Electric cars are nothing new. In fact, the earliest electric vehicles hit the road in the late 19th century. Readers of a certain age will also remember the evocative sound of the electric milk float delivering bottles in the early hours of the morning.
Without going into a full history lesson, for the vast majority of the 20th century, the electric car industry was purely a niche sector, with petrol and diesel dominating sales. Electric cars simply didn’t have the range, price or flexibility required to make them a worthy alternative to a conventional vehicle.
Times are changing. Although the numbers are still relatively small, electric cars are increasing in popularity. At the end of February 2020, pure electric cars had a 2.9 percent market share in the UK. That’s up from just 0.8 percent in 2019.
Here, we’ll attempt to explain the basics of an electric car in the simplest of terms.
What is an electric car?
Electric car, electric vehicle (EV), battery electric vehicle (BEV), all-electric car, pure electric car – there are many names, but they’re fundamentally the same thing. The one difference is that ‘EV’ and ‘BEV’ could be used to describe an electric van, bus or truck.
An electric car features a large battery pack that sends power to an electric motor. This motor drives the front, rear or all four wheels, depending on the configuration. It’s as simple as that.
Batteries are measured in kilowatt-hours (kWh) of energy – the larger the battery capacity, the greater the electric range. Take the Nissan Leaf. The standard car features a 40kWh battery, which is good for up to 168 miles. Meanwhile, the 62kWh version can deliver up to 239 miles.
In the majority of cases, the electric version of a car looks almost identical to its petrol or diesel equivalent. Examples of this include the Peugeot e-208, Vauxhall Corsa-e, Kia e-Niro, Hyundai Kona Electric and Mini Electric.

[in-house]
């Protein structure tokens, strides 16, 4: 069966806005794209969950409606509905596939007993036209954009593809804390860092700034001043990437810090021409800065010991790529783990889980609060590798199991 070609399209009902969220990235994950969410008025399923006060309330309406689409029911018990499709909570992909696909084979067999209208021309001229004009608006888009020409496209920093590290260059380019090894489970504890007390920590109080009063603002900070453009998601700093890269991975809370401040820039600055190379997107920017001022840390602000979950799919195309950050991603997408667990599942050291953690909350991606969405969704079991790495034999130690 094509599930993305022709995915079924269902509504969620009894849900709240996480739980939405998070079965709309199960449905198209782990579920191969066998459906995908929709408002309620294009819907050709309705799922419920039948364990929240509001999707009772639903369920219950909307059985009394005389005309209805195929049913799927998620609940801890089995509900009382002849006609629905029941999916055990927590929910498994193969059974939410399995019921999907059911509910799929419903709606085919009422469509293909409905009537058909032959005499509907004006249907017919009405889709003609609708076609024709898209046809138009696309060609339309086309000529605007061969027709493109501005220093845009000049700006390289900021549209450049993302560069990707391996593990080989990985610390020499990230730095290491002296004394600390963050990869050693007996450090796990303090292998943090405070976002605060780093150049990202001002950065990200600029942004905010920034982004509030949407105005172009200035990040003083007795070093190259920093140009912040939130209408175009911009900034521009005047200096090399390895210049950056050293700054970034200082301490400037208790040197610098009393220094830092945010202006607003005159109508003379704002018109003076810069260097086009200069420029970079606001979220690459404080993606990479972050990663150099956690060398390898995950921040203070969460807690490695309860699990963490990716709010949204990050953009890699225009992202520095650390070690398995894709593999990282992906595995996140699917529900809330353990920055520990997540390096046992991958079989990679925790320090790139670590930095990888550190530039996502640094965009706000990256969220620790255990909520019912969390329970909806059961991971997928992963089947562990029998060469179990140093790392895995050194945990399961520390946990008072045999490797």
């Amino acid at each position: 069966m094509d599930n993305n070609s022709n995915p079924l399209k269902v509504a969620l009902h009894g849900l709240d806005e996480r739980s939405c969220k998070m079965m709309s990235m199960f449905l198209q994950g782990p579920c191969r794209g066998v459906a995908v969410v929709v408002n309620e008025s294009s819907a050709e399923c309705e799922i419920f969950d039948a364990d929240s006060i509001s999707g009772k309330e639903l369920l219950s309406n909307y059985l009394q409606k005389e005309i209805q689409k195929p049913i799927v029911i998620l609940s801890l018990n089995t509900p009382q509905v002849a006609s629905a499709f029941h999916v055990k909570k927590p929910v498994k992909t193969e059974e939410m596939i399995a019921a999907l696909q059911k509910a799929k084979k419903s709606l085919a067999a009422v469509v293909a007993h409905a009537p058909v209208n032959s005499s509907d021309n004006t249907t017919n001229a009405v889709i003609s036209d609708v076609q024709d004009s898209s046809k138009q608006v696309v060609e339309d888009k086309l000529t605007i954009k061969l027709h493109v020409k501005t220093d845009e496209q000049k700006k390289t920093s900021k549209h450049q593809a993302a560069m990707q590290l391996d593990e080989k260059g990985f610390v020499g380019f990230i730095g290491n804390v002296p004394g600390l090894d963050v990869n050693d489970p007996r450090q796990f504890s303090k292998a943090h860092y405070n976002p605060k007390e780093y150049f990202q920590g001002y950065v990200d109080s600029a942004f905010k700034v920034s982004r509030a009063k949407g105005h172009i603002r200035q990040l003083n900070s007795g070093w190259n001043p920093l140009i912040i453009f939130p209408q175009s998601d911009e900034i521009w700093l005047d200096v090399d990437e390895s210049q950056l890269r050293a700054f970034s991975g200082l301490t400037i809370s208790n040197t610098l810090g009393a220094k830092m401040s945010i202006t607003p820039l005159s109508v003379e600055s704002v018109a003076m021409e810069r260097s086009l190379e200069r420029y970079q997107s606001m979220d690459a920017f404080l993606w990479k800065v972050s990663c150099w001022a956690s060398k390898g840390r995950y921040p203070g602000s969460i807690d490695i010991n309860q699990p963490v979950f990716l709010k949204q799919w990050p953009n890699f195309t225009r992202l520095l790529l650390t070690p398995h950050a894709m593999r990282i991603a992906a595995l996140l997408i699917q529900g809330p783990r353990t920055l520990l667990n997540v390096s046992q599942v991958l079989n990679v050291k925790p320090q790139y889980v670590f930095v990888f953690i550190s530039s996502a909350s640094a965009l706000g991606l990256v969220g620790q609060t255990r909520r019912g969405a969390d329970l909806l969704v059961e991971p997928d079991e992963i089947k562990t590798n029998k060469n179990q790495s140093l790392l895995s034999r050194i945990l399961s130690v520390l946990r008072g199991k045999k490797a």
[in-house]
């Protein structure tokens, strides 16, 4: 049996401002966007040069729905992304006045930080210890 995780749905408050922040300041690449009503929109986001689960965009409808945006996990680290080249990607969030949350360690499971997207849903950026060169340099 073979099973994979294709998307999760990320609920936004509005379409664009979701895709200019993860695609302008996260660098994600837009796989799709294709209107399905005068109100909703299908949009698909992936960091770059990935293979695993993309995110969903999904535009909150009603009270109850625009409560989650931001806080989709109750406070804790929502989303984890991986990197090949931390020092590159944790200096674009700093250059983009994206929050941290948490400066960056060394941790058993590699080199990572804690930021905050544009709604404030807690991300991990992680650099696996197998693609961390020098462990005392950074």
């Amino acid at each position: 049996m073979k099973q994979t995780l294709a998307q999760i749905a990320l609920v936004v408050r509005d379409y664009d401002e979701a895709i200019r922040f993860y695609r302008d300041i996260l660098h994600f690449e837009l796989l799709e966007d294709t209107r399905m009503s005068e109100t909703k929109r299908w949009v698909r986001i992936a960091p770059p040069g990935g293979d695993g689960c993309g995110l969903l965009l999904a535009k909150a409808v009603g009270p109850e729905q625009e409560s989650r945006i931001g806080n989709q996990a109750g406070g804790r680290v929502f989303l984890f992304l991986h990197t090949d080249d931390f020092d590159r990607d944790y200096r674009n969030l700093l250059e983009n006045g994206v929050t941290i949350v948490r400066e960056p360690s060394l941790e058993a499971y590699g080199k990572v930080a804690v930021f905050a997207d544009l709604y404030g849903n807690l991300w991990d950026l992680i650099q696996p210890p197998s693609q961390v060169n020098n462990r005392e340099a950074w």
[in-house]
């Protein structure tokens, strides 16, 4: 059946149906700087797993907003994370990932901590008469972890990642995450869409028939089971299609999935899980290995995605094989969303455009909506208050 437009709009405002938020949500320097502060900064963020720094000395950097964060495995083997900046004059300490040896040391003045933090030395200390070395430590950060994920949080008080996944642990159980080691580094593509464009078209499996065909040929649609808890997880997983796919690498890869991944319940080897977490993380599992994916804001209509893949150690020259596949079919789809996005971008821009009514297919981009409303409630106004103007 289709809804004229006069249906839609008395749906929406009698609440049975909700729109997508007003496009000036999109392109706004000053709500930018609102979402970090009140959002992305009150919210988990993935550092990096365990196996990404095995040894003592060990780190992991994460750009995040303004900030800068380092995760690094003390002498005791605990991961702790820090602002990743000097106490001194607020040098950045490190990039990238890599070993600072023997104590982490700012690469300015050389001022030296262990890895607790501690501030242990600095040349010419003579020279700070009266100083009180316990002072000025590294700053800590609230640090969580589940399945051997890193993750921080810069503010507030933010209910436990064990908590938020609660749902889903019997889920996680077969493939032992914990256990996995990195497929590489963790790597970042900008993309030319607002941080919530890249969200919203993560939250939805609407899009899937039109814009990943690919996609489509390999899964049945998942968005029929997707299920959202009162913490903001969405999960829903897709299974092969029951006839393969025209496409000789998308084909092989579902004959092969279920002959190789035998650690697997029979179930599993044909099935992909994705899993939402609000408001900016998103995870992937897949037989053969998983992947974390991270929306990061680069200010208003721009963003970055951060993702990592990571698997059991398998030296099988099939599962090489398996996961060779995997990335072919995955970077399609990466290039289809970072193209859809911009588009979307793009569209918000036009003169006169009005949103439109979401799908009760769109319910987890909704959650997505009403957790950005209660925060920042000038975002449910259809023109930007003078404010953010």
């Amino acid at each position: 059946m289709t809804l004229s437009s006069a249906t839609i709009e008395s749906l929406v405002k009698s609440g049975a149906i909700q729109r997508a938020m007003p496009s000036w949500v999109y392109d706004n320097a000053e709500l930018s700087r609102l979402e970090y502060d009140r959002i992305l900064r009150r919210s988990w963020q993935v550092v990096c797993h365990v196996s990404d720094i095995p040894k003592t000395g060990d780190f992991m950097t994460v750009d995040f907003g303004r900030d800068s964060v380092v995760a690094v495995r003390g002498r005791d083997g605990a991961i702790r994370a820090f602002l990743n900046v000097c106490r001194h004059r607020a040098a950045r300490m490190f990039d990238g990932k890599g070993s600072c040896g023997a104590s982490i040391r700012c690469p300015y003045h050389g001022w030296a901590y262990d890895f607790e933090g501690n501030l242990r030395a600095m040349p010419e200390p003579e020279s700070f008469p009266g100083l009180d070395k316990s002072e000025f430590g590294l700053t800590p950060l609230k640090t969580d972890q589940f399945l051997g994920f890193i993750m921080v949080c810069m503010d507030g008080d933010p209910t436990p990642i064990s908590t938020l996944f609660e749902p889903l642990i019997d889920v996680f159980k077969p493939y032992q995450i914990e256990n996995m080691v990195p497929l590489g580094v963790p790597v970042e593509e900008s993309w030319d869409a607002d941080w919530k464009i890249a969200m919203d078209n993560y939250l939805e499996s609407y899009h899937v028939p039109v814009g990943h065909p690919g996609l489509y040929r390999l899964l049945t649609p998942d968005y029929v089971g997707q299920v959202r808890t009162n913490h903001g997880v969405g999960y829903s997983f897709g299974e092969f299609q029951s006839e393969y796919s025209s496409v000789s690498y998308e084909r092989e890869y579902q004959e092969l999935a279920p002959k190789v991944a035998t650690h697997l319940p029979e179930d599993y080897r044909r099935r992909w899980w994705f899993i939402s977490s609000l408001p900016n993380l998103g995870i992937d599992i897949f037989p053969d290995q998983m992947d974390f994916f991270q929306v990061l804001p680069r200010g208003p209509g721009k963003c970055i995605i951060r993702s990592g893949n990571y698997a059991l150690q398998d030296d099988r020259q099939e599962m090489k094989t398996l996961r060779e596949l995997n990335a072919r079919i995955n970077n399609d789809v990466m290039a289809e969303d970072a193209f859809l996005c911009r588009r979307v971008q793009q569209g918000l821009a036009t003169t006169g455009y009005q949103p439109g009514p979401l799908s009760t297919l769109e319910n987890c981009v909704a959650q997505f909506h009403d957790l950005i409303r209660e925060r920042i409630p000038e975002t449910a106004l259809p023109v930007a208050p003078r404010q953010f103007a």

Others are easier to spot. Take the Honda e, which was developed from the ground up as an electric car. It’s a similar story with all Tesla models, the Jaguar i-Pace and the Porsche Taycan.
In many respects, the basics of an electric car will be familiar to anyone who has driven a conventional vehicle. There are four wheels, up to seven seats, space for your luggage and a conventional steering wheel. The key difference is that you don’t need to fill it up with fuel. Instead, an electric car needs to be recharged.
Charging can be done via a domestic socket or wall box. Typically, an overnight charge will provide between 100 and 300 miles of electric range, depending on the vehicle in question.
Alternatively, you can charge the battery via the network of public chargers. Depending on the model, it might be possible to charge to 80 percent in as little as 20 minutes using a rapid charger.
What else do I need to know about electric cars?
We’ll explore the ins and outs of running an electric car in separate articles. For example, we’ll look at how to charge an electric car, how to drive one and the things you need to consider before venturing down electric avenue.
For now, it’s worth noting that an electric car is very different to a hybrid. A plug-in hybrid will provide a limited amount of electric range before the petrol or diesel engine takes over, while the electric motor in a standard hybrid is there to improve efficiency, rather than to provide any electric range.
In an electric car, there’s no internal combustion engine (ICE). They’re 100 percent electric, which also means they deliver 100 percent zero emission driving. The government will even provide a discount if you choose to buy a new electric car.
It’s time to stop viewing the electric car as an unconventional and niche choice. As we approach the ban on new petrol, diesel and hybrid cars, electric cars will become mainstream. You could find that they’re the only socially acceptable form of personal transport, with an increasing number of cities choosing to ban conventional cars.